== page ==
The Chicago Employment Law Blog

Can Illinois Businesses Refuse Service to Gays?

Although businesses can refuse to serve customers who don't pay their bills, Illinois businesses likely can't refuse to serve gay people.

While federal law doesn't protect lesbian, gay, bisexual, and transgendered (LGBT) people from discrimination when patronizing businesses, Illinois and Chicago laws forbid discrimination based on sexual orientation.

However, businesses that aren't open to the public may have a legal loophole.

Federal and Local Laws

Under Title II of the Civil Rights Act of 1964, the federal government prohibits discrimination by private businesses that are open to the public. However, it only prevents businesses from denying service to people based on color, religion, race, and national origin -- it doesn't say anything about sexual orientation. So under federal law, gay people aren't protected against many discriminatory business practices.

However, like the pot of gold at the end of a rainbow, Illinois's Human Rights Act forbids refusing public accommodation based on a wider range of classes, including sexual orientation. Chicago also has its own Human Rights Ordinance that prohibits any business that is open to the general public from discriminating against people based on their sexual orientation or gender identity.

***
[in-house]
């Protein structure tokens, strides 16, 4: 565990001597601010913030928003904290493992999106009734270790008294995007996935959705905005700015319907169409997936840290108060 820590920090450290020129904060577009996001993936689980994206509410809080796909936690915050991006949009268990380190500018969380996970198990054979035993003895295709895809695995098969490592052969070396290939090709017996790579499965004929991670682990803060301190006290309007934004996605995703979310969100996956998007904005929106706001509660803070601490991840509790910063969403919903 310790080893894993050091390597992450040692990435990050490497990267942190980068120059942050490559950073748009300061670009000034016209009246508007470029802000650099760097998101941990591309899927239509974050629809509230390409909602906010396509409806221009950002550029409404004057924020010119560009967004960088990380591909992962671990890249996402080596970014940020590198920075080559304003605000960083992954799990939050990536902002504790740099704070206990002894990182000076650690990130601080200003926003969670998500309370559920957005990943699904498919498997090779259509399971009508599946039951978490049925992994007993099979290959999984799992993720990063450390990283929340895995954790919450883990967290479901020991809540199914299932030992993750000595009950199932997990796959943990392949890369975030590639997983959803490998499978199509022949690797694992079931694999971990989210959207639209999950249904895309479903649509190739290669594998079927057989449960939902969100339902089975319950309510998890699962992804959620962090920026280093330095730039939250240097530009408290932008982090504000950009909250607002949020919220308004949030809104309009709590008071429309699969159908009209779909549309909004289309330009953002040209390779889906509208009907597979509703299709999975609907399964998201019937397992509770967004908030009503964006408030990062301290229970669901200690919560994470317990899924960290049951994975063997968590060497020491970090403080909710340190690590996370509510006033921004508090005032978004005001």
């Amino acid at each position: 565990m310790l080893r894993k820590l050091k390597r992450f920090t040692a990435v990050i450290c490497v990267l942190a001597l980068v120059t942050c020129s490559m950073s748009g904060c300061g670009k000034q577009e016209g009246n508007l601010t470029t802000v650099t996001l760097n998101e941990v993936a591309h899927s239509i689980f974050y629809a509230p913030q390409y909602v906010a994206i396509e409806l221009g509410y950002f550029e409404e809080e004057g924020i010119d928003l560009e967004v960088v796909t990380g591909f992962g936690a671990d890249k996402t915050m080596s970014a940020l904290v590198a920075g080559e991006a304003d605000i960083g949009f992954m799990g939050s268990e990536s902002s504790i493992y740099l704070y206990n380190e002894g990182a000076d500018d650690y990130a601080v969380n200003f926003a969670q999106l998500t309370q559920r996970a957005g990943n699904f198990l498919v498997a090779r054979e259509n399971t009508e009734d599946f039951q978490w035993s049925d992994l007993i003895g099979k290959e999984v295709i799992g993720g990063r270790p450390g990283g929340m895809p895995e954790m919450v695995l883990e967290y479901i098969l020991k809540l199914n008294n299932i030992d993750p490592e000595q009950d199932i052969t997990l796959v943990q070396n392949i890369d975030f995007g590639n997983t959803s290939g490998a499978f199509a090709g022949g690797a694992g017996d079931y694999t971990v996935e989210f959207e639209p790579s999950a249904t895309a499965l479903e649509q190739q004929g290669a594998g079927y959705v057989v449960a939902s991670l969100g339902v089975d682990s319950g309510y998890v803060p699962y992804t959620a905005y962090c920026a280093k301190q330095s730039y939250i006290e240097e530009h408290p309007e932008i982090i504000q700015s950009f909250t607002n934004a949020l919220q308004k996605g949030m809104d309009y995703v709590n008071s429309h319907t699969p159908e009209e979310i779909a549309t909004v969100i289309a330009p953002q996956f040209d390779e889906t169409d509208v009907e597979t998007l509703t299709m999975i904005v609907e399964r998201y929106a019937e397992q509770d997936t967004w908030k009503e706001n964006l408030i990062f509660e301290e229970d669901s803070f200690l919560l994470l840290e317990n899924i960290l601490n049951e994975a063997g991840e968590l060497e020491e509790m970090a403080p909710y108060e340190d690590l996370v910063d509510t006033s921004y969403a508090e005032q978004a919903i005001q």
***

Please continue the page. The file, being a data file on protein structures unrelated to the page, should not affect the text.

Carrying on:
So while federal law usually trumps state laws, state and local laws are allowed to expand civil rights protection against discriminatory practices -- which in this case protects LGBT people from private business discrimination.

Private v. Public

While businesses that offer a service, product, or facility to the general public aren't allowed to refuse service to gay people based on Illinois and Chicago law, private clubs may be allowed to. The Illinois Human Rights Act allows private, members only establishments decide who they want to let in -- even if it means discriminating based on a protected class like race or sexual orientation. Under Illinois laws, private clubs are non-profit organizations that are operated solely for recreational, fraternal, social, or political purposes and have been granted a federal tax exemption.

However, these businesses don't serve the public. Businesses in Illinois that are open to the general public can't refuse to serve gay people.

So if you're worried that your business policies might be discriminating against gay people or other protected classes, have a civil rights or employment law attorney in Chicago look over your handbook.

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